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    1. Garner does a credible performance; you'll find it interesting.

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  3. You can't let the facts ruin a good movie, at least I thought it was pretty good.

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    1. You'll get no argument from me on that.

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  4. I saw this quite a long time ago but still remember the performances of Robards and Garner. Both good actors. I'm particularly a fan of Robards

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    1. Yes, the pairing of these two actors is perfect.

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  5. Great post Ron for a film that really deserved to be better known. Its rather dour approach I suppose was inevitably going to make it a hard sell at the box office and it is easy to see why GUNFIGHT was a more commercially palatable proposition. HOUR OF THE GUN is much more credible though, even if the ending is made up as you say, and Garner and Robards make for a great pairing. Fascinating - thanks.

    Sergio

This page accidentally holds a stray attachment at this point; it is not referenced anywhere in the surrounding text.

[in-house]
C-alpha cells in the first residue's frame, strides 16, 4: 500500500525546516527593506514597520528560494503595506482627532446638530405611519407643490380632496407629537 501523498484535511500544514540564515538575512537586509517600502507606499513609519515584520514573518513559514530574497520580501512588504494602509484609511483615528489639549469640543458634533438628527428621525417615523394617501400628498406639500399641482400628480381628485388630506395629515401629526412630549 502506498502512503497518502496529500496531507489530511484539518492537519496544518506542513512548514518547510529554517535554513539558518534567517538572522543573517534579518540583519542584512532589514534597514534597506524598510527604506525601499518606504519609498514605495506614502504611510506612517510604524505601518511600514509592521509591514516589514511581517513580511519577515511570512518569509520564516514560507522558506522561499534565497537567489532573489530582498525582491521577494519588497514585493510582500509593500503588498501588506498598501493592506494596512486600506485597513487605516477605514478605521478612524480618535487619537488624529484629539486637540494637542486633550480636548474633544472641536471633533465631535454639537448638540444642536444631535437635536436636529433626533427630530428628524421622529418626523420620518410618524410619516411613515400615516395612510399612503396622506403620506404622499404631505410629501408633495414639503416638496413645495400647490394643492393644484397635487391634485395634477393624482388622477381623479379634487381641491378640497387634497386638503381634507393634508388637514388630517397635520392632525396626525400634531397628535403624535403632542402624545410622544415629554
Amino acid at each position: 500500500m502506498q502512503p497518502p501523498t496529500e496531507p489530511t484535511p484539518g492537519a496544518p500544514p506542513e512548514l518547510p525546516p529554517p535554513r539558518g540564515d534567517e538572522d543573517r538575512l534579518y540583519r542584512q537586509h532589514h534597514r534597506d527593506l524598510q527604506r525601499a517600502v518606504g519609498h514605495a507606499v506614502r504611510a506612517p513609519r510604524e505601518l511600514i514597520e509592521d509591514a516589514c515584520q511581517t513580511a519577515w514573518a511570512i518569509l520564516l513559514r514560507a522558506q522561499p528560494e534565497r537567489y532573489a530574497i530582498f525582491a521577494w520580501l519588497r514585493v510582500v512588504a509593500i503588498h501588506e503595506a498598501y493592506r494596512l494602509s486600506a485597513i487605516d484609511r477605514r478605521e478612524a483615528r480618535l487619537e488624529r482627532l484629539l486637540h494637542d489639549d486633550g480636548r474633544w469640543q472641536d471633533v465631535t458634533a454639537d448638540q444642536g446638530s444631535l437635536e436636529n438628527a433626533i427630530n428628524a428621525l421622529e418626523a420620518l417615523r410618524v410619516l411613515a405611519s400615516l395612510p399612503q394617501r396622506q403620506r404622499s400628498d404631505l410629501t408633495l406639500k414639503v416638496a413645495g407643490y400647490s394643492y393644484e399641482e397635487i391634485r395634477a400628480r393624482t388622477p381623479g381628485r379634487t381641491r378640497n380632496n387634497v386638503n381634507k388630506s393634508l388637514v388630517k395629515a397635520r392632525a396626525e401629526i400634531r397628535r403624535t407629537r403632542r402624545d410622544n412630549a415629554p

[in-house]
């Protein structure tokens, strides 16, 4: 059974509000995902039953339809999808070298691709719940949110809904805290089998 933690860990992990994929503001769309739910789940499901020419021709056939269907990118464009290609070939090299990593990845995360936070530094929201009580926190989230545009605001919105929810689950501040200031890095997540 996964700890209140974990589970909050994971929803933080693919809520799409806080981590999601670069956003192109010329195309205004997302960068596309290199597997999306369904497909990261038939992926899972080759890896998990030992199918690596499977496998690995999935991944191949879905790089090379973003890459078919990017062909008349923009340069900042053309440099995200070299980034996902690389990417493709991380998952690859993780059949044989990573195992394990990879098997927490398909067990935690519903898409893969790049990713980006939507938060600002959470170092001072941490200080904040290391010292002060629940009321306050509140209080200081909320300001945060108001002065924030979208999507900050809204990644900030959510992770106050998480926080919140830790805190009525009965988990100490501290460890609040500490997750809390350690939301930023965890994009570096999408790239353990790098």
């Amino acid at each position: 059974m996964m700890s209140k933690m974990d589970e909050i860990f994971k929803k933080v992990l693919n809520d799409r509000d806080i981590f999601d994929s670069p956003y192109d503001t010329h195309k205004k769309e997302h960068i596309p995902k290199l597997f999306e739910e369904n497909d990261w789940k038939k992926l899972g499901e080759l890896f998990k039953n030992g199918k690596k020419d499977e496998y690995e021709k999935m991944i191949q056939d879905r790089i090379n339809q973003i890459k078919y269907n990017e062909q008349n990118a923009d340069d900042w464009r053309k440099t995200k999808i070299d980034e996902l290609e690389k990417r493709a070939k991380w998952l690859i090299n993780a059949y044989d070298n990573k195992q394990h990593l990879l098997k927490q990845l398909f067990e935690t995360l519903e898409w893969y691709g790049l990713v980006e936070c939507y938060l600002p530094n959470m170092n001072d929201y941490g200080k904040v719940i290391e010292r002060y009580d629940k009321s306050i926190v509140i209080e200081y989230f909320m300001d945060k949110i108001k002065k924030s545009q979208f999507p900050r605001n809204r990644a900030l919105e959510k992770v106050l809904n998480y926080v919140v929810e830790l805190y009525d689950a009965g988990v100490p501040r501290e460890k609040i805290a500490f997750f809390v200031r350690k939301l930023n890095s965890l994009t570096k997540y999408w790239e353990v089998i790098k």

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    1. It's very much a movie for grown-ups, almost a thinking person's movie. My wife, who is not a western fan, enjoyed it.

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  6. I don't think I've seen this but it sounds like something I should see.

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  7. I like this movie, too. There's also a good novelization of it by Robert W. Krepps, published by Gold Medal.

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  8. I'm going to try and watch this film along with GUNFIGHT AT THE OK CORRAL, preferably back to back, and look beyond George P. Cosmatos' more glamourous version.

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  9. When you do that, let us know what you think on your blog.